Former Ravens and Colts defensive tackle Tony Siragusa, who worked as a broadcaster for an extended period after his playing career ended, died in his sleep, Aaron Wilson of ProFootballNetwork.com reports (on Twitter). Siragusa was 55.
Prior to his lengthy career as a FOX sideline reporter, the gregarious NFL presence played 12 seasons. Siragusa’s playing career is best remembered for his role on the 2000 Ravens’ defense, which led the franchise on a dominant run to its first Super Bowl title.
“There was no one like Goose — a warrior on the field and a team unifier with a giving, generous heart who helped teammates and the community more than most people know,” former Ravens head coach Brian Billick said, via Wilson. “We would not have won the Super Bowl without him. This is such stunning, sad news, and our hearts go out to Kathy and the Siragusa family.”
Colts owner Jim Irsay confirmed Siragusa’s death Wednesday. The Colts brought Siragusa into the league as an undrafted free agent in 1990, doing so back when the draft was a 12-round event. Despite going unselected that year, the Pitt product soon became a constant for Indianapolis up front. Siragusa played seven seasons with the Colts, signing a second contract to stay in 1993, and was part of a defense that helped the 1995 team make an improbable run to the AFC championship game.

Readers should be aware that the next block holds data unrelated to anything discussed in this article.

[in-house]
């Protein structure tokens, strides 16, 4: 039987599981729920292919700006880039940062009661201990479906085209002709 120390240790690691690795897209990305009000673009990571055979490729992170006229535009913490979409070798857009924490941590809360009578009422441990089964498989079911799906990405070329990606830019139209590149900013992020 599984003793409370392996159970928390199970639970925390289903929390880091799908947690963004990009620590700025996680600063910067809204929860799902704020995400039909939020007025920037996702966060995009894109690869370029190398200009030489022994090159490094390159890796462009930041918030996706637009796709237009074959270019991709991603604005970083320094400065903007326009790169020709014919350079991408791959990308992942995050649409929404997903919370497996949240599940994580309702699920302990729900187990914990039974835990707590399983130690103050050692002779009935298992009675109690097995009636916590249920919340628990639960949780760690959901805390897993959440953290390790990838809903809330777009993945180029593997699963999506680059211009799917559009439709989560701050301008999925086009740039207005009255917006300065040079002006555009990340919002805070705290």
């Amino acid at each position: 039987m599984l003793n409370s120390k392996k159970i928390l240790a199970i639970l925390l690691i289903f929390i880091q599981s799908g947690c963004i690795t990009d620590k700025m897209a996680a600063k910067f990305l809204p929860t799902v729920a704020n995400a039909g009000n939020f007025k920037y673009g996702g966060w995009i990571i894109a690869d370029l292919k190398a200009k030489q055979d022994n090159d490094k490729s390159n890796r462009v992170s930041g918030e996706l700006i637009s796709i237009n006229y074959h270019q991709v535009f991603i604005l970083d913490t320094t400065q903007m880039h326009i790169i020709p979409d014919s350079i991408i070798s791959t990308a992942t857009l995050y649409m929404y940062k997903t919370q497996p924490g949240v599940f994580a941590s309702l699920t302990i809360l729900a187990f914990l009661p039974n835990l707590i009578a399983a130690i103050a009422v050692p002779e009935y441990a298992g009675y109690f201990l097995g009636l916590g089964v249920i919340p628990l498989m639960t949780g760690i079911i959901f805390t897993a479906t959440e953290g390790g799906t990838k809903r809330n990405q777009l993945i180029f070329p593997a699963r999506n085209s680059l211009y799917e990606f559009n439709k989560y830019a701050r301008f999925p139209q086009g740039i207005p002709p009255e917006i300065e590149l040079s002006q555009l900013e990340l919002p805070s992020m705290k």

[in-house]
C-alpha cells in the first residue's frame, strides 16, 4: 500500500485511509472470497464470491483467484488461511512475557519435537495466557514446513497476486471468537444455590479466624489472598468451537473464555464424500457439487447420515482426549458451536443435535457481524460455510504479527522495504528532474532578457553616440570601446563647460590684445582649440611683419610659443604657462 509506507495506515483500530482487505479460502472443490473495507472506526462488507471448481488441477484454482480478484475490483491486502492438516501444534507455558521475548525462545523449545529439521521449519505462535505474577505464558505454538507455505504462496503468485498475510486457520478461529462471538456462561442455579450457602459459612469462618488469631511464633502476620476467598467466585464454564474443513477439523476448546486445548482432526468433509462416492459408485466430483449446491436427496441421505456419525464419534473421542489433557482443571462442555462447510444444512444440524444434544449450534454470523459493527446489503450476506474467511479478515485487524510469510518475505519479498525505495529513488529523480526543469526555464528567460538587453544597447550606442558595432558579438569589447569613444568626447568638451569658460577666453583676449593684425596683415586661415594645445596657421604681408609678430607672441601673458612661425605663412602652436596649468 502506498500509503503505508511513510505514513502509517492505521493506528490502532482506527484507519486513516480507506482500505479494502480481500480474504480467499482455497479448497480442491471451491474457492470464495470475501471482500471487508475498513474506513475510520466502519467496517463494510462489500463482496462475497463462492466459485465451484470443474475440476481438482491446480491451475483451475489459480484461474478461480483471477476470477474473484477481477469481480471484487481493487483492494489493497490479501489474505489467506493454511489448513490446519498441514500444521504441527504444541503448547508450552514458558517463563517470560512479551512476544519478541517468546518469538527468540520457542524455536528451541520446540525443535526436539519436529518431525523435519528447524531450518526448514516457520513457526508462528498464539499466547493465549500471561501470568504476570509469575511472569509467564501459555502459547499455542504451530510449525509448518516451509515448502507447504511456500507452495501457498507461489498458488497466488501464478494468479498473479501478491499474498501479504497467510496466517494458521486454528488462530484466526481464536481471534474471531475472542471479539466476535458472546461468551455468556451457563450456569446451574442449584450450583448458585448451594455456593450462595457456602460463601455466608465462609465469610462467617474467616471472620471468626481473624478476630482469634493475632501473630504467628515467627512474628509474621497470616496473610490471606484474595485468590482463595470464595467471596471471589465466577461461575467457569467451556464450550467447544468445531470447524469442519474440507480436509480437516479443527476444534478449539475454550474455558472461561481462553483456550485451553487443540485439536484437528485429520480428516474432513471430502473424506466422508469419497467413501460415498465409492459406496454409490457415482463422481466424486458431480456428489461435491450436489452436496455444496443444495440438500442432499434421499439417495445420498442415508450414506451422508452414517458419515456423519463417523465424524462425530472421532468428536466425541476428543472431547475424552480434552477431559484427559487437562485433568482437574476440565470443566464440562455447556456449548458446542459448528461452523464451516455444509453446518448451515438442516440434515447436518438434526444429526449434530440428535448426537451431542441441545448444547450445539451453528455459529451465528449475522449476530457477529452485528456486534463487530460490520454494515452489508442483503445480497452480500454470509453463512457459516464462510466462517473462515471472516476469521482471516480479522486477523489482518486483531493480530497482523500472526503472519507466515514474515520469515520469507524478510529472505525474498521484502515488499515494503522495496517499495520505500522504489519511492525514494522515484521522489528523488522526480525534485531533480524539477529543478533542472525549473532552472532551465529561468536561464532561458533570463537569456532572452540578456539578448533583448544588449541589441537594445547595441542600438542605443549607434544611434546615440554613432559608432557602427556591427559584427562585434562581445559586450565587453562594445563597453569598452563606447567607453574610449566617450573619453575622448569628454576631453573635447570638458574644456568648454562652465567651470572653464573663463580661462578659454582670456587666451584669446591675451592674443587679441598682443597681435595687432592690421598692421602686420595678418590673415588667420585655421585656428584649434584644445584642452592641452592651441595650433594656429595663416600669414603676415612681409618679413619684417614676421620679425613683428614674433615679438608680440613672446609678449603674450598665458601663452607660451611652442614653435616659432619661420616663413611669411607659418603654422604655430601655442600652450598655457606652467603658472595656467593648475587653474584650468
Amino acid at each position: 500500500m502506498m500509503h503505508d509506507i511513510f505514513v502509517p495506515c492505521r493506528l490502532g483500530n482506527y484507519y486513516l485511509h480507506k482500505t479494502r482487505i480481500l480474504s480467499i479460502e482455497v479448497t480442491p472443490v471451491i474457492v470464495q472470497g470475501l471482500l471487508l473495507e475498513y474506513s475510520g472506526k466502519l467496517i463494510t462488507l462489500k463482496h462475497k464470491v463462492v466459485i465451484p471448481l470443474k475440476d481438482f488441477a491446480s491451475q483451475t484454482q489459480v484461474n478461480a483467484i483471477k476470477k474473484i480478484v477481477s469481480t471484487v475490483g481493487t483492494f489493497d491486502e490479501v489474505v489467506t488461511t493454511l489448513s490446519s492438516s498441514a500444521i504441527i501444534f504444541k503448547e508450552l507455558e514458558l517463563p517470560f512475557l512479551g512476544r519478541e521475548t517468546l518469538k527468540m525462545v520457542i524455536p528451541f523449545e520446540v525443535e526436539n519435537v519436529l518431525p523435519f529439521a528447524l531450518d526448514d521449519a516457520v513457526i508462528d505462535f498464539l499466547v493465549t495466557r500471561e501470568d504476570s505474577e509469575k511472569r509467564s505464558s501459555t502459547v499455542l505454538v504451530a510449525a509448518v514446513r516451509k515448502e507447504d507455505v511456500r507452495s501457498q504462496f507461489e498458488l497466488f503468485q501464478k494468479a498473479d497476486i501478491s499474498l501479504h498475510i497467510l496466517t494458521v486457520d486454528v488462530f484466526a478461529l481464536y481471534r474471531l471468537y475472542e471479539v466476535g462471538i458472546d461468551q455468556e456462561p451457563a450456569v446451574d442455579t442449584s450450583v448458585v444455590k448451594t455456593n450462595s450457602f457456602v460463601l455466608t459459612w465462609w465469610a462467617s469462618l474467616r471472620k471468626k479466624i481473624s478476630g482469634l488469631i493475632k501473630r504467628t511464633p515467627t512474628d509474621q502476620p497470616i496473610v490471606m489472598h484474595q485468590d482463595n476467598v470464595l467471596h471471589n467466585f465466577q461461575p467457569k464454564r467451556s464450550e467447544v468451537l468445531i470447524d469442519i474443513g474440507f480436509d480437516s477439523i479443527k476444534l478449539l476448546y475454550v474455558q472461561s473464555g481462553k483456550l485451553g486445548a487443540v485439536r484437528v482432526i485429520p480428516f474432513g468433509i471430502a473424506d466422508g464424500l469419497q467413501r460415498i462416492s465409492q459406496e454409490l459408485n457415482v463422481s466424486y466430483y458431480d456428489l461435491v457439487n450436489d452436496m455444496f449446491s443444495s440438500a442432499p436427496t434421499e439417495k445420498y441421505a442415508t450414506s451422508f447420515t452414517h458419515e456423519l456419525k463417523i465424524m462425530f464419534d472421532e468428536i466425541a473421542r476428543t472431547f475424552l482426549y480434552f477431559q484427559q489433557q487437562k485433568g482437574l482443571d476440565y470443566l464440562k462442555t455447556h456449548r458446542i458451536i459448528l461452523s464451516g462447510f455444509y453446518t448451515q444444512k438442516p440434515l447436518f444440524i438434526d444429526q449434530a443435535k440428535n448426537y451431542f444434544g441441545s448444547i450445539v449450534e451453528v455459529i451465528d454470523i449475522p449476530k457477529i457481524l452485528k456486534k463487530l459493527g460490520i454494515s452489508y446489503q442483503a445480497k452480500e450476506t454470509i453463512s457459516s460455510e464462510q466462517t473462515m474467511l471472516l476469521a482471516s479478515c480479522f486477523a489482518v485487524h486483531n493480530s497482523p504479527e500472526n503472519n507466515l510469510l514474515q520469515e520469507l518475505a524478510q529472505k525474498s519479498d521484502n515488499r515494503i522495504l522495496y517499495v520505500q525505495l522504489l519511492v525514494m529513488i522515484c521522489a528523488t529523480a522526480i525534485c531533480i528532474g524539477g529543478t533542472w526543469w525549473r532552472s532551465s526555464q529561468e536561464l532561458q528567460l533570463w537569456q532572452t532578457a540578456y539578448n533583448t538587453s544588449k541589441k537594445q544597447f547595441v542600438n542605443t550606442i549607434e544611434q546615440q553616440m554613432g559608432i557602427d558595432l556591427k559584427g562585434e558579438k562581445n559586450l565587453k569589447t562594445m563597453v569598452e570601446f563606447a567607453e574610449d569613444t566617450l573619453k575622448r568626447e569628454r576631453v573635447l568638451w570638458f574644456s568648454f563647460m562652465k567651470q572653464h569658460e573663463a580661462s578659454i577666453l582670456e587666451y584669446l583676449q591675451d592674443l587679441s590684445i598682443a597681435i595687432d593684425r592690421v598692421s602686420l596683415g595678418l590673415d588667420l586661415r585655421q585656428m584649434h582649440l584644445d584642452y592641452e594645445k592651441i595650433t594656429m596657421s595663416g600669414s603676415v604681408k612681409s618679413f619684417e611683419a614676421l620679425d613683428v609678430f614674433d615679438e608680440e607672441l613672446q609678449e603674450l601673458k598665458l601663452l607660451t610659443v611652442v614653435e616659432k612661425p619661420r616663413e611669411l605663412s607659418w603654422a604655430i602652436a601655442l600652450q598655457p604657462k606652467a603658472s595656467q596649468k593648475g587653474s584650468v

The Ravens signed Siragusa to a four-year deal worth $6.1MM in 1997. He later teamed with fellow mammoth D-tackle Sam Adams on the Ravens’ historically elite 2000 defense. Siragusa started 19 games, including all four postseason contests, for that famed Baltimore team. Its defense did not allow a touchdown in Super Bowl XXXV, a 34-7 win over the Giants. Though known more for his size and personality, Siragusa finished his career with 22 sacks and made 148 starts.
Following that 2000 season, “Goose” became a memorable part of HBO’s initial Hard Knocks effort. That provided a springboard to the NFL vet’s broadcasting run, which began shortly after his 2002 retirement.